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Understanding the energetic and structural response to multiple mutations in a protein-protein interface is a key aspect of rational protein design. Here we investigate the cooperativity of combinations of point mutations of a T cell receptor (TCR) that binds in vivo to the HLA-A2 MHC and a viral peptide. The mutations were obtained from two sources: a structure-based design study on the TCR α chain (9 mutations) and an in vitro selection study on the TCR β chain (4 mutations). In addition to combining the highest affinity variants from each chain, we tested other combinations of mutations within and among the chains, for a total of 23 TCR mutants that we measured for binding kinetics to the peptide/MHC. A wide range of binding affinities was observed, from 2-fold to 1000-fold binding improvement over wild-type, with significant nonadditive effects observed within and between TCR chains. This included an amino acid dependent cooperative interaction between CDR1 and CDR3 residues that are separated by over 9 Å in the wild-type complex. When analyzing the kinetics of the mutations, we found that the association rates were primarily responsible for the cooperativity, while the dissociation rates were responsible for the anticooperativity (less-than-additive energetics). Based on structural modeling of anticooperative mutants we determined that side chain clash between proximal mutants likely led to nonadditive binding energies. These results highlight the complex nature of TCR association and binding and will be informative in future design efforts that combine multiple mutant residues.
Protein-protein interactions are responsible for a large variety of biological processes, including humoral and cellular immune responses, viral capsid assembly, and inhibition of enzyme function. While much progress has been made to understand protein-protein interactions on a molecular and structural level, due to their enormous complexity there is still much to be known before the dynamic interplay between residues in an interface is understood and can be modeled reliably.
One important area of protein-protein interaction research is the energetic and structural impact of multiple simultaneous mutations in a protein interface. Initial research in this area determined that the majority of combinations of mutations have additive energetics, however nonadditivity is seen in cases where the interface is not rigid or the mutant residues are in close proximity to one another (1). Based on binding data from mutagenesis studies and protein structural data, some have found that protein interfaces are organized into a modular framework, with each module composed of a cluster of interacting residues that have cooperative binding behavior (where the measured binding energy improvement, ΔΔG, is larger than the sum of individual ΔΔGs), whereas separate modules act independently and have additive binding energetics (2-4). However, a recent study of combinations of mutations on a T cell receptor (TCR) obtained from phage display in fact found significant cooperativity within and between modules (also referred to as hot regions) (5). The inter-hotspot cooperativity was exhibited between clusters separated by over 20 Å; the authors attributed this to TCR flexibility and propagation of the energetics through a “dynamic structural network”. Combinations of sets of mutations from multiple experiments have not been studied extensively, though one study found that when mutant modules of human growth hormone (hGH) from separate phage display experiments were combined, they behaved in a largely additive fashion (although there was cooperativity within the modules) (6). Rational design protocols have been utilized to improve the affinities of antibodies for antigens by combining point mutations, with the highest affinity antibody mutants displaying additivity (7) and cooperativity (8) between point mutations.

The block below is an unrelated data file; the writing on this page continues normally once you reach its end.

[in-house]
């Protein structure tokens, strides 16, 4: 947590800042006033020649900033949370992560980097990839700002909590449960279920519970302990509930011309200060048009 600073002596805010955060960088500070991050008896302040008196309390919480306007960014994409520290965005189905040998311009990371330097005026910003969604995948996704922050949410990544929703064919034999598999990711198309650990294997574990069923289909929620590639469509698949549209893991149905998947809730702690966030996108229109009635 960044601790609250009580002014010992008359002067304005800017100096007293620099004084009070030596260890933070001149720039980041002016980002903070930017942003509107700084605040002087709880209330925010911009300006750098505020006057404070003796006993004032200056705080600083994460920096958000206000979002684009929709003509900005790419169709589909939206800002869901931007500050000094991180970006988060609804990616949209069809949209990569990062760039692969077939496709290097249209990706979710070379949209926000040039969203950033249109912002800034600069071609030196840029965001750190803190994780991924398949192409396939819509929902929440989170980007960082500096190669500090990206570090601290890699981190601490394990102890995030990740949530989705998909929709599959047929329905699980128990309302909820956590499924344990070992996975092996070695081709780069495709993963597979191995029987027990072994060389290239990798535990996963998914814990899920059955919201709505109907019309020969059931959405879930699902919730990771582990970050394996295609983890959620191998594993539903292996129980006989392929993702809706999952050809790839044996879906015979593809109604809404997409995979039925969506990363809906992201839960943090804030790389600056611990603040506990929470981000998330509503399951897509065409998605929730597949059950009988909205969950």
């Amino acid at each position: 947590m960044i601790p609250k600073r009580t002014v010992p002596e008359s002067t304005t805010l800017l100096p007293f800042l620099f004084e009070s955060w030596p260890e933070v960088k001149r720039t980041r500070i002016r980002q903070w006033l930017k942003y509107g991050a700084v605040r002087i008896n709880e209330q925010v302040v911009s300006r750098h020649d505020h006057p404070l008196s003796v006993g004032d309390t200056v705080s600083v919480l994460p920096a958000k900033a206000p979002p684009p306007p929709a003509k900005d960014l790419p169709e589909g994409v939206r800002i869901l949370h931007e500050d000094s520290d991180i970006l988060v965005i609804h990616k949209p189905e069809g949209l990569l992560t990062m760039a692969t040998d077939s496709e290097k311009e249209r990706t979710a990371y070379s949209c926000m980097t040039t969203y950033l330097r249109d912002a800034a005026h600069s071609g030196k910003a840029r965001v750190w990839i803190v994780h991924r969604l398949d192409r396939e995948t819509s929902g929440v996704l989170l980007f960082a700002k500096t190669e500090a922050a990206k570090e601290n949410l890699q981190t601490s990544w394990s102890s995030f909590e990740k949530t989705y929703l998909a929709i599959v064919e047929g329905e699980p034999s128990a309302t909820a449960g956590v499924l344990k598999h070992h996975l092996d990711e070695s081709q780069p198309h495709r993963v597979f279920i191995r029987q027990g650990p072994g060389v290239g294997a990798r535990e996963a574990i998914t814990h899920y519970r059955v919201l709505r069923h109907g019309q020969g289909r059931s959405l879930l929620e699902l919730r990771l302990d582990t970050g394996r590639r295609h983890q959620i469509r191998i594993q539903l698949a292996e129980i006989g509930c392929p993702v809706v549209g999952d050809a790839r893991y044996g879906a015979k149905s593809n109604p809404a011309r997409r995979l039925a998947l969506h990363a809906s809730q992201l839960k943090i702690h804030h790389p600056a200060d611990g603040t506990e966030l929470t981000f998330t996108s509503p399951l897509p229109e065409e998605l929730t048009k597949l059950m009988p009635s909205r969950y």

In this study, we investigated the cooperative nature of protein binding by measuring the binding kinetics of combinations of point mutants in a TCR/peptide/MHC interface. This system is of critical interest in immunology and vaccine design (9, 10), as well as cell and antigen targeting (11). Several studies have featured improving the affinity of various TCRs for peptide/MHC complexes using in vitro selection methods, as discussed in several reviews (12-14). We produced mutations on the A6 TCR, which is a human αβ T cell receptor protein that binds in vivo to the HLA-A2 MHC and a 9-mer peptide from the Tax protein of human T-lymphotropic virus 1 (HTLV-1). The structure of this complex has been determined by X-ray crystallography (15), and its binding kinetics and thermodynamics have been reported in several studies (16-19).